The Blood Brothers present... RAW FEED
nytheatre.com review by Maria Micheles
October 6, 2012
The difference between a mediocre Halloween and a killer holiday is no larger than the Blood Brothers. If you want to hide from the shadows and pay top dollar for a Times Square haunted house, you're sure to have some good laughs and a cozy night. But if you prefer to court nightmares that revel in the dank, then Nosedive Production's (somewhat) annual horror anthology is the place.
This year's Raw Feed has the same structure as the company's five previous shows. A collection of short horror plays are guided by the ghoulish hands of the Blood Brothers, serial murderers with a taste for grotesque humor and self-awareness, played with great verve by directors Pete Boisvert and Patrick Shearer. What sets the series apart from other like-minded one-act festivals is that these plays never delve into the supernatural. When they birthed this fever dream in 2006, the Brothers initially favored the naturalistic horror style of turn of the century grand guignol, an influential genre that explored the amorality and depravity of human beings. Over the years, the stories have gone contemporary but maintained the same approach – with true stories that would have turned urban legend before the Internet, the Blood Brothers explore the shadows lurking not only in our imaginations, but also on our very city blocks.
The approach works marvelously for a number of reasons, most prominent of which is their love for the genre flourishes. Shadows and silence and gore and barely justified cruelty are the flavors of Blood Brothers guignol, and with an impressive team of accomplished writers and directors, the stories are well-crafted in addition to being remarkably creepy.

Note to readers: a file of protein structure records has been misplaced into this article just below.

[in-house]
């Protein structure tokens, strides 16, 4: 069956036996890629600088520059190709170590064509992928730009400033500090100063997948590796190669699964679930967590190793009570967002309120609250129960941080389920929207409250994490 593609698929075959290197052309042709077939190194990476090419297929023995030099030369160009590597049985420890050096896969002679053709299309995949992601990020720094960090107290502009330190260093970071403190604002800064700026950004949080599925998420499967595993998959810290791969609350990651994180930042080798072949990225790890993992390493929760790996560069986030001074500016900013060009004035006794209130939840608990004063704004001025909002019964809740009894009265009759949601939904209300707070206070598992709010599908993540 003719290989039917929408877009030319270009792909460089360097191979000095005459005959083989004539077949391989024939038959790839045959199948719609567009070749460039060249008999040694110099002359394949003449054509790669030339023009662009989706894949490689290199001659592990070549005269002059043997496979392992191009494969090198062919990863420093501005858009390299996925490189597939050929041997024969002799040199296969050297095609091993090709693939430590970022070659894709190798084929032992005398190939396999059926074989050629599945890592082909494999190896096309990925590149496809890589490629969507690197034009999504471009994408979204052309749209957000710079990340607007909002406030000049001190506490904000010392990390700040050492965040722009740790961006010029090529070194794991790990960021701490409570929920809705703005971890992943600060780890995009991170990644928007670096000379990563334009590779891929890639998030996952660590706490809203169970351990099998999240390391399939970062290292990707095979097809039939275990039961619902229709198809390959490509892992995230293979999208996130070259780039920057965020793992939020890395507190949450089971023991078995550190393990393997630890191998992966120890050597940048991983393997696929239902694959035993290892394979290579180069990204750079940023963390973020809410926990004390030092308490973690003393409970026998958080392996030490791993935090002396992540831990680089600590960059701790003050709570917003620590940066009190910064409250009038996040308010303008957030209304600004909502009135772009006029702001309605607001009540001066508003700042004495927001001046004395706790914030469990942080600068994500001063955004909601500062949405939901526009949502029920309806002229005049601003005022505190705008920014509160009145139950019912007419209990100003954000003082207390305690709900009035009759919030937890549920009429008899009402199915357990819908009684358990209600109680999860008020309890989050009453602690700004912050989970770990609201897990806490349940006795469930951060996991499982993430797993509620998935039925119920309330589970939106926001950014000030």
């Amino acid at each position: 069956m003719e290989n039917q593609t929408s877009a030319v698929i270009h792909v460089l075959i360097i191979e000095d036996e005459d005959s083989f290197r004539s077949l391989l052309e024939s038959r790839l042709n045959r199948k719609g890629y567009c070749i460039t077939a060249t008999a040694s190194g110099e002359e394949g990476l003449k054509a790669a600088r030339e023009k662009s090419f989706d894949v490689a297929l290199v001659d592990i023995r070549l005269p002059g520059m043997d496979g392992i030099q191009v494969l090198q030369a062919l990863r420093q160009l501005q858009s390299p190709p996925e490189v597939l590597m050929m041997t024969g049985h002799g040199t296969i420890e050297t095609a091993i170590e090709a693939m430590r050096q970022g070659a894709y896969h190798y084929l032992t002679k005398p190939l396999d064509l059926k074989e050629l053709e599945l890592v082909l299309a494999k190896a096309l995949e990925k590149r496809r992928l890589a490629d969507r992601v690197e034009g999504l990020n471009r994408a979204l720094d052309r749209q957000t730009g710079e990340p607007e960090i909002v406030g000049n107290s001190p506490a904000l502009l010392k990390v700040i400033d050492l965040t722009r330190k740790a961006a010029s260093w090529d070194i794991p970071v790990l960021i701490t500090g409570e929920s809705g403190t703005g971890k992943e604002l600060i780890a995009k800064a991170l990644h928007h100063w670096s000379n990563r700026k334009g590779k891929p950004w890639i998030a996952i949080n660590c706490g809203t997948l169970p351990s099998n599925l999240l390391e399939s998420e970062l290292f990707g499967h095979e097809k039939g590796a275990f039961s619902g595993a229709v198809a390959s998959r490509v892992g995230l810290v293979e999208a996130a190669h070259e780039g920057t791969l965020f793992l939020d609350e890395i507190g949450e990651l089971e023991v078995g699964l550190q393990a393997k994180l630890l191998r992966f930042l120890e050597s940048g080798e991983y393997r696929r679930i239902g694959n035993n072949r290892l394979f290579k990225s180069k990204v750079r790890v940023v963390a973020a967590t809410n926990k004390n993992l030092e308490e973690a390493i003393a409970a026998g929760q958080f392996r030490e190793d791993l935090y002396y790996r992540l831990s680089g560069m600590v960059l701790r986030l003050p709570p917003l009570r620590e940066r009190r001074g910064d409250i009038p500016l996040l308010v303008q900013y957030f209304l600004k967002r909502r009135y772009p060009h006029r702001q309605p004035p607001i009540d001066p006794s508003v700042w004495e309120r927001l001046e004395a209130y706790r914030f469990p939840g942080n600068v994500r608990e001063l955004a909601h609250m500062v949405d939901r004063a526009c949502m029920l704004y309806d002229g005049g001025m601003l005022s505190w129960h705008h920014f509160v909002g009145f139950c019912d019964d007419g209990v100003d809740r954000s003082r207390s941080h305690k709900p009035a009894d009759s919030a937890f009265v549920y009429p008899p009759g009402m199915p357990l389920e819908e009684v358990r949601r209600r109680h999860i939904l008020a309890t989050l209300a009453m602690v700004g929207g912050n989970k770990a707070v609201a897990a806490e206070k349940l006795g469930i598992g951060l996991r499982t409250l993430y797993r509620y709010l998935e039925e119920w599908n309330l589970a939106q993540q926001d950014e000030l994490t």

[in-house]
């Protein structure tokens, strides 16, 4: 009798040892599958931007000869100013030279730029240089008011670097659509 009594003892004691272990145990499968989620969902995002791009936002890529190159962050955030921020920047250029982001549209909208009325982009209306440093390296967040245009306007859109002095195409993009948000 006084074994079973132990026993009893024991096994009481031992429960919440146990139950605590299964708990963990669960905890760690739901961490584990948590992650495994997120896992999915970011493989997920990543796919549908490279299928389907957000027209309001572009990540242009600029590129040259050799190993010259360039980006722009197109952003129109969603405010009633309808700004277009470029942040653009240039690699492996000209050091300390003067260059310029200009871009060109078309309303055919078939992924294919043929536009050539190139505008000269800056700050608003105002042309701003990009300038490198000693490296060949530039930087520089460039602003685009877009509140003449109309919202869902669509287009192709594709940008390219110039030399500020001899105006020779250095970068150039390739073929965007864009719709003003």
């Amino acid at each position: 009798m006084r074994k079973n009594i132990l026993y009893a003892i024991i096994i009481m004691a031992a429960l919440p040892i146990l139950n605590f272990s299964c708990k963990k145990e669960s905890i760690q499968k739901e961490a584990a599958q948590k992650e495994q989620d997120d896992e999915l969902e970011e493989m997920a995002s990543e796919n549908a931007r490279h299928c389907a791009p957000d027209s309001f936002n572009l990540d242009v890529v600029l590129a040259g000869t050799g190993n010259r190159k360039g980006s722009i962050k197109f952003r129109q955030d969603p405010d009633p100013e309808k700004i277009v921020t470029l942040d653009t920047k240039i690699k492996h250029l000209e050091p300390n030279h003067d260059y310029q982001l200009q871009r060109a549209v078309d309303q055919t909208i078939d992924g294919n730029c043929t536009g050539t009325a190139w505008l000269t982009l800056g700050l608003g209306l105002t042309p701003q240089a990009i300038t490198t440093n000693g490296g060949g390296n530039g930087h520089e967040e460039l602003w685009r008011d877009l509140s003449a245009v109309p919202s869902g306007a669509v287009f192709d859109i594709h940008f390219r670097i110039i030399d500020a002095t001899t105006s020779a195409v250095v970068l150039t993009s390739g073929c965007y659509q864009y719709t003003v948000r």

Sometimes the plays can be too well-crafted, and this year's installment suffers somewhat for that reason. The best Blood Brothers programs have employed stylistic and rhythmic diversity between the several shorts, suggesting that grotesquerie comes in all sizes and shapes. Such diversity also keeps an audience on its toes, unsure how long it might be before the next sick reveal. This year's program tells several resonantly disturbing tales – highlights include Nat Cassidy's Joy Junction, a ventriloquist nightmare, and Mac Rogers' Kittens in a Bag, a story where delusional celebrity is the real villain. But because there are only a few of the shorter pieces like the gore-heavy All of Me (in which mistress of dismemberment Stephanie Cox-Williams showcases her unique talent), and because too many of the pieces are over-written to the point of overshadowing the silence and style, the evening loses its visceral potential. The stories – not the dark truths behind them – become too much the focus, and excessive dialogue counters the otherwise lingering dread.
Of course, great horror is only partly about the experience, and mostly about the lingering nightmares. Days later, these stylized pictures of human illness persist where any storytelling questions fade away. The Blood Brothers have done it again, and if you feel deprived of quality nightmares, then feel free to pay them a visit. Rest assured, they're waiting.